Figure 1: Potential elements of the cytokine storm with COVID-19 infection.
*Corresponding author: Patrick Nemechek, Nemechek Autonomic Medicine, 4252 N Verrado Way Suite 200, 85396 Buckeye, Arizona, USA, E-mail: firstname.lastname@example.org
Vagus nerve stimulation is an unrecognized therapeutic tool that may be capable of modulating the cytokine storm as well as the coagulation abnormalities in COVID-19 infection.
The pathophysiology of severe acute respiratory syndrome in many hospitalizedCOVID-19 patients includes the development of Acute Respiratory Distress Syndrome (ARDS) and high inflammatory markers suggestive of a cytokine storm. Serum cytokines measured in Chinese COVID-19 patients were significantly higher in severe compared to moderate cases, specifically the pro-inflammatory cytokines interleukin 2R (IL-2R), IL-6, IL-10, and Tumor Necrosis Factor α (TNF-α) . Maximal levels of IL-6 followed by CRP (C-reactive protein) are also highly predictive of the need for mechanical ventilation .
Electrical stimulation of the Vagus Nerve (VNS) can improve the body’s natural ability to regulate the inflammatory response and may be potent enough to suppress pro-inflammatory cytokines and prevent death from COVID-19, especially if used early in the course of hospitalization . The vagus nerve also modulates lung inflammation via the pulmonary parasympathetic inflammatory reflex .
Risk factors for severe COVID-19 include conditions associated with chronic inflammation such as chronic respiratory and cardiovascular disease, hypertension, diabetes, obesity, smoking, and old age (inflammaging) (Figure 1).
The overproduction of proinflammatory cytokines can also lead to an increased risk of coagulopathies, vascular hyperpermeability, multiorgan failure, and eventually death when the high cytokine concentrations are unabated over time .
The loss of control of the coagulation cascade from intense inflammation leads to an imbalance of procoagulant-anticoagulant factors and predisposes the patient to the development of micro thrombosis, disseminated intravascular coagulation, and multiorgan failure. This is evidenced in severe COVID-19 pneumonia in which raised d-dimer concentrations indicate a poor prognostic feature along with disseminated intravascular coagulation common in non-survivors .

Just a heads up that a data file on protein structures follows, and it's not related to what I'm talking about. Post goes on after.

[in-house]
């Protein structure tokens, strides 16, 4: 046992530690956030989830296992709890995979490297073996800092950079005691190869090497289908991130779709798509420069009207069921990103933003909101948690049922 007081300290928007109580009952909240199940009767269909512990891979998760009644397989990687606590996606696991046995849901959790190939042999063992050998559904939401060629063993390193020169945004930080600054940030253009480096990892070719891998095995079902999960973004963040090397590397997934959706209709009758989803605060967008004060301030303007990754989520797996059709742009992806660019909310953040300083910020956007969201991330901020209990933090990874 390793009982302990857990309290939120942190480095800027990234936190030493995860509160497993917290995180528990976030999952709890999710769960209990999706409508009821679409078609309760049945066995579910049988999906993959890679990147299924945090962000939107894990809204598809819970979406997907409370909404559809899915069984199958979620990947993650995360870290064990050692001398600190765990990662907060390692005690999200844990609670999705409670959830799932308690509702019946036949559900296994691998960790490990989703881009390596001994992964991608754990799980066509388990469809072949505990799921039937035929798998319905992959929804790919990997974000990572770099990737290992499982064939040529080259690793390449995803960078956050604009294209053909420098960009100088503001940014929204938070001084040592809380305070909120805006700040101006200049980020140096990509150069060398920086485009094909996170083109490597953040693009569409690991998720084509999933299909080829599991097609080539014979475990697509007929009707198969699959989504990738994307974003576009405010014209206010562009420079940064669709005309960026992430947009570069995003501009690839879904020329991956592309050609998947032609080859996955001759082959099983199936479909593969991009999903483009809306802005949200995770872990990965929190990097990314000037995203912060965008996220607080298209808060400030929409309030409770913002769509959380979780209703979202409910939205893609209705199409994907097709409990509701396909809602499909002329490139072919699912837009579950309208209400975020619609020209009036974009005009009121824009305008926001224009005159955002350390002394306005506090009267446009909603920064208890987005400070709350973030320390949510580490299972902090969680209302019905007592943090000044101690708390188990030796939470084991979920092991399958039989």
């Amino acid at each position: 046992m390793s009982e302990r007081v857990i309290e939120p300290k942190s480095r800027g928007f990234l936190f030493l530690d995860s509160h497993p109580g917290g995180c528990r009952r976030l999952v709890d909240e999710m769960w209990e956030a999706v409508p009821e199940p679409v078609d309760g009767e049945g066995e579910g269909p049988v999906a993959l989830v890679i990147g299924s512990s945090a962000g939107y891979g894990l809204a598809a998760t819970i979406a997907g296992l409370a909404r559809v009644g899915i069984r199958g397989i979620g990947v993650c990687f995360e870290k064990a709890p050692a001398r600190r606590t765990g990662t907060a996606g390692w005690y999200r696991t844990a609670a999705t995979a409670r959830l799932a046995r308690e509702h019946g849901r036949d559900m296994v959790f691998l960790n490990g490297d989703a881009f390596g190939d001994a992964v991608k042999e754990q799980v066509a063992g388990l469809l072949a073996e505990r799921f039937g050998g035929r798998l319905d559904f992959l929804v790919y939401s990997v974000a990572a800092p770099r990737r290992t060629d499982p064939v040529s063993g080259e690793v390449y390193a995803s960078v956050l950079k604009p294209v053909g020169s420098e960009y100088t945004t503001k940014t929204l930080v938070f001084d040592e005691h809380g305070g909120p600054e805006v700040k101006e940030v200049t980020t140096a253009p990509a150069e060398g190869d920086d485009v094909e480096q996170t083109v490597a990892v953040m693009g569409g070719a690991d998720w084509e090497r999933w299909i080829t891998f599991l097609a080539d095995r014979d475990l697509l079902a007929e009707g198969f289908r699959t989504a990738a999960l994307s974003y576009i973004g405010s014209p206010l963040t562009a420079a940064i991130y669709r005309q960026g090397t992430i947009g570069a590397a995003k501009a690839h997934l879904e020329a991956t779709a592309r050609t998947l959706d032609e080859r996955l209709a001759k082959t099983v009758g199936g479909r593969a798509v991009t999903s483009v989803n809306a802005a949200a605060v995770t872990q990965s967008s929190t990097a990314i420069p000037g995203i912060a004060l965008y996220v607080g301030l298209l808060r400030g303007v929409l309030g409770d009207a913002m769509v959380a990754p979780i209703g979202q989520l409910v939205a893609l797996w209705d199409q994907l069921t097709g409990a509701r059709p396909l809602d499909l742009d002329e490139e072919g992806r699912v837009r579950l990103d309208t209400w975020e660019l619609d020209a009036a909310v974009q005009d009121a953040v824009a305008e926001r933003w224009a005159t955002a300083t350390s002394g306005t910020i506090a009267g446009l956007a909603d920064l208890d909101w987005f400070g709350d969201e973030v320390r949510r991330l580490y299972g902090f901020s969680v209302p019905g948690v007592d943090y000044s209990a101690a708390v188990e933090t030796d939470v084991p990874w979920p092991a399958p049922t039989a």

Human studies demonstrate that VNS is effective in suppressing a range of pro-inflammatory cytokines including IL-6, IL-1, TNF, CRP and improves clinical symptoms in rheumatoid arthritis, intractable epilepsy, atrial fibrillation, and Crohn’s Disease . In animal studies, VNS is capable of inhibiting the activation of coagulation and fibrinolysis during LPS endotoxemia in rats .
These findings suggest that VNS may be effective in treating disorders characterized by cytokine dysregulation and that it has the potential to prevent hospitalized patients with COVID-19 from progressing to respiratory failure and death.
The vagus nerve can be stimulated by applying a mild electrical current over the auricular branch of the vagus nerve which can be found within the concha or across the tragus of the ear (transcutaneous auricular VNS; taVNS). Stimulation of afferent vagus nerve fibers in the ear activates the inflammatory reflex which in turn regulates the proper working point of the immune response .
taVNS is simple to use, requires minimal training, and is inexpensive. Based on its scientific success in modulating immune reactions, taVNS may prevent and even counteract the cytokine storm observed among some hospitalized COVID-19 patients.
These unrecognized effects of VNS on the cholinergic anti- inflammatory pathway as well as the coagulant-anticoagulant balance make it an ideal therapeutic candidate for COVID-19 infections.
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Citation: Nemechek P (2020) Vagus Nerve Stimulation is an Ideal Therapeutic Candidate for COVID-19 Infection. J Emerg Dis Virol 5(2): dx.doi.org/10.16966/2473-1846.152
Copyright: © 2020 Nemechek P. This is an open-access article distributed under the terms of the Creative Commons Attribution License, which permits unrestricted use, distribution, and reproduction in any medium, provided the original author and source are credited.